God’s Will

March 1, 2022

Living in a deceitful world, we struggle against evil but God is always sovereign and His will is upon human for redemption and freedom. (Romans 8:28) In scripted in Holy Scriptures, God’s will is of two kind; God’s revealed will and Mysterious will.

God’s Revealed Will

God’s revealed will is what He has already made known to His people through Holy Scriptures.

It is His revelation of the truth. In Matthew 7:21 Lord Jesus says, “Not everyone who says to me, ‘Lord, Lord,’ will enter the kingdom of heaven, but only the one who does the will of my Father who is in heaven.” “Will of God” is the reference of abide by God’s revealed will in living spiritual life. Saint Paul in his message to the Ephesians says, “For I have not hesitated to proclaim to you the whole will of God.” (Acts 20:27)

God’s Mysterious Will

God in His Divine power has a mysterious way of caring out His work. His will is also known as “God’s mysterious or hidden will” referring to “His sovereign control over the universe.” It is the means of His Divinity within the world.

It might be difficult for us humans to entirely understand His will since it is mysterious or hidden. We are also unable to know what is ahead but God knows better because He is sovereign but we are not. In Exodus 3:12: “God said to Prophet Moses, ‘I will be with you.  This will be a sign to you that it is I who have sent you: When you have brought the people out of Egypt, you will worship God on this mountain.”

There are other examples of how God’s mysterious will is explained in Holy Bible. Saint Peter says that “Lord Jesus was handed over to you by God’s deliberate plan (word for “will”) and foreknowledge; and you, with the help of wicked men, put him to death by nailing him to the cross.” (Acts 2:23) Saint Peter didn’t recognize the Holy cross as part of God’s plan but over time he came to acknowledge the wisdom of Lord Jesus Christ’s Crucifixion. (Mark 8:32–33)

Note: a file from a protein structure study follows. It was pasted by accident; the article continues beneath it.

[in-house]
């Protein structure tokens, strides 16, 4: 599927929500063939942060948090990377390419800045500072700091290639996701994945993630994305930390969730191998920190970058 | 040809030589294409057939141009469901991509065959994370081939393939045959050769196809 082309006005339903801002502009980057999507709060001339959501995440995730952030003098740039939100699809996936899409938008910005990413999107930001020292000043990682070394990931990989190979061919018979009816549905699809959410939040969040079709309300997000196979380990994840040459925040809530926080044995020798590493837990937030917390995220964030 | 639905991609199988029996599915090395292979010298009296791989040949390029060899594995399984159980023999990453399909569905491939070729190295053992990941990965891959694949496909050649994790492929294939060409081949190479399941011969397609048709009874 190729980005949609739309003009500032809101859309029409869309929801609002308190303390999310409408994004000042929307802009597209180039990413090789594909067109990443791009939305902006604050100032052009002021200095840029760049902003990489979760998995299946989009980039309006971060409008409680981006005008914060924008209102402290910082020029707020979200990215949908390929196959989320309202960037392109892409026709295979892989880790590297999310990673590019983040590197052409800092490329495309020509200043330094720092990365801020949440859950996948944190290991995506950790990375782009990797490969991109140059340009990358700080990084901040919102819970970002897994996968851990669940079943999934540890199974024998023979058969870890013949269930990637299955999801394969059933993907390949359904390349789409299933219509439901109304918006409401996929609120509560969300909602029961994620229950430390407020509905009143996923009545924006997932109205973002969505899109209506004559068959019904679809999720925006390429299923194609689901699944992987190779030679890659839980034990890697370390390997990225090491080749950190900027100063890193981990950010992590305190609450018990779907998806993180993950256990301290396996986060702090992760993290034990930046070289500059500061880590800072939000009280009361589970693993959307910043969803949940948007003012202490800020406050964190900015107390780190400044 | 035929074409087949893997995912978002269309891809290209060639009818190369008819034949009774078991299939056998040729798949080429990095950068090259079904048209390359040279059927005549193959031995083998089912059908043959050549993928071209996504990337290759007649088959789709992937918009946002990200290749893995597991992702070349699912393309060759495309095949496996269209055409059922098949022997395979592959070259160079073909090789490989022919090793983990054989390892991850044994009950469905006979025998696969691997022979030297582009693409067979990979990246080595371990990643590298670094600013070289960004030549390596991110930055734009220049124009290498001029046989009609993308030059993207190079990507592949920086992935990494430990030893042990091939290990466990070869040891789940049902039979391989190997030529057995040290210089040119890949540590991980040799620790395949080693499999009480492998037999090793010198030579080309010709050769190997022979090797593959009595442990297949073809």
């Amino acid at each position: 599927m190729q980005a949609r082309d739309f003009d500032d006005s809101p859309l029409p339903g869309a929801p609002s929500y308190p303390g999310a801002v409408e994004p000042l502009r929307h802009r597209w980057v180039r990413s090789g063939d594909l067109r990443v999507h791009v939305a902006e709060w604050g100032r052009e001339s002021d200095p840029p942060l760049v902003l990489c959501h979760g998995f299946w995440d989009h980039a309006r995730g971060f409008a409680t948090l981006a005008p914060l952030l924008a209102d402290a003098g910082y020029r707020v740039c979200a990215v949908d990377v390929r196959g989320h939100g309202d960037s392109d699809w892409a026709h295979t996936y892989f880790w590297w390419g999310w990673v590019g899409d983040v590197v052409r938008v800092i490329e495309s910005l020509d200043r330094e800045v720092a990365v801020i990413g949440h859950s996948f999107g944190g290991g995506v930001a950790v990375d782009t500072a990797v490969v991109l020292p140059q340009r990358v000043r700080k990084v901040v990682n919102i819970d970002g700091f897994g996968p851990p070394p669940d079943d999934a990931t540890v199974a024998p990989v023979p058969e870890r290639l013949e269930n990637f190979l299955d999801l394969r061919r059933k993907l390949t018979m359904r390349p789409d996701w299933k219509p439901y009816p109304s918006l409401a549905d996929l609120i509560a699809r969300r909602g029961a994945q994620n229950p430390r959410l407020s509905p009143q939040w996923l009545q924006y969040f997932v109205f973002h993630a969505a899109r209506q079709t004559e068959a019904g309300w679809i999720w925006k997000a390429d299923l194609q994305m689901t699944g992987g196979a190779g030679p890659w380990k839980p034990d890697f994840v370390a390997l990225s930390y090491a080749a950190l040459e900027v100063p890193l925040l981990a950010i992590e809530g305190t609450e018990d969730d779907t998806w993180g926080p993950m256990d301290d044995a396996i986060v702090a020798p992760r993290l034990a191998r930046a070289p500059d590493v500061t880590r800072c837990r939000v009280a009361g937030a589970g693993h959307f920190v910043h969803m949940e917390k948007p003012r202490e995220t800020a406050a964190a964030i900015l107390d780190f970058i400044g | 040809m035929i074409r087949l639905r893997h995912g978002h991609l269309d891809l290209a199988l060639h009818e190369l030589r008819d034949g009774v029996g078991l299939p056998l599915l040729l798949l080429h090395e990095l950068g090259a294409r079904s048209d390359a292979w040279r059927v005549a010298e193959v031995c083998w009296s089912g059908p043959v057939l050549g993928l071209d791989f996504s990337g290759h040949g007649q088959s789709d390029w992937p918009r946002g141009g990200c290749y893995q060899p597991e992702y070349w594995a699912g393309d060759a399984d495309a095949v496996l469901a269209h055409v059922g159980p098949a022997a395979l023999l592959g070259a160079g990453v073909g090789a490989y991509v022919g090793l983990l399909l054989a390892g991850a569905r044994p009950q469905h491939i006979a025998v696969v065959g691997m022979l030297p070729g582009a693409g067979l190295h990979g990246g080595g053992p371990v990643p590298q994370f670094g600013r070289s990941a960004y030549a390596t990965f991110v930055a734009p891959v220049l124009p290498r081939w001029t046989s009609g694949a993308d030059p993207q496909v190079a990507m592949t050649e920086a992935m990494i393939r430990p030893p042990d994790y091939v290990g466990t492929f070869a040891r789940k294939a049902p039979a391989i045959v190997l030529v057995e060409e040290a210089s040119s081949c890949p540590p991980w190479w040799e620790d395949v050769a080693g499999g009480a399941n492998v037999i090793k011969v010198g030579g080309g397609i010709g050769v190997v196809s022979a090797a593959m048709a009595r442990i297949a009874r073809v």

Another example to mentioned here is in scripted in Acts 21:14 as Saint Paul insisted on going to Jerusalem, and the people responded saying: “When he would not be dissuaded, we gave up and said, ‘The Lord’s will be done’” (Acts 21:14, Luke 22:42). It is of the essence to also recon Saint Paul former life persecuting Christians and even chasing His Lord but became an Apostle “by the will of God” (1 Corinthians 1:1; 2 Corinthians 1:1; Ephesians 1:1; Colossians 1:1; 2 timothy 1:1). In His epistle to the Romans Saint Paul says that “the Spirit intercedes for God’s people in accordance with the will of God.” (Romans 8:27) Saint Peter also says “it is better, if it is God’s will, to suffer for doing good than for doing evil.” (1 Peter 3:17)

It is not in the capacity of Humans to know whether it is or not the will of God for us to suffer but His ordeal is always for better cause. Suffering for doing evil is quite clearly not God’s will, even if it is just. But certainly not all suffering (such as abuse, disease, car wrecks, etc.) is ultimately God’s will. God’s will is for creation’s wholeness.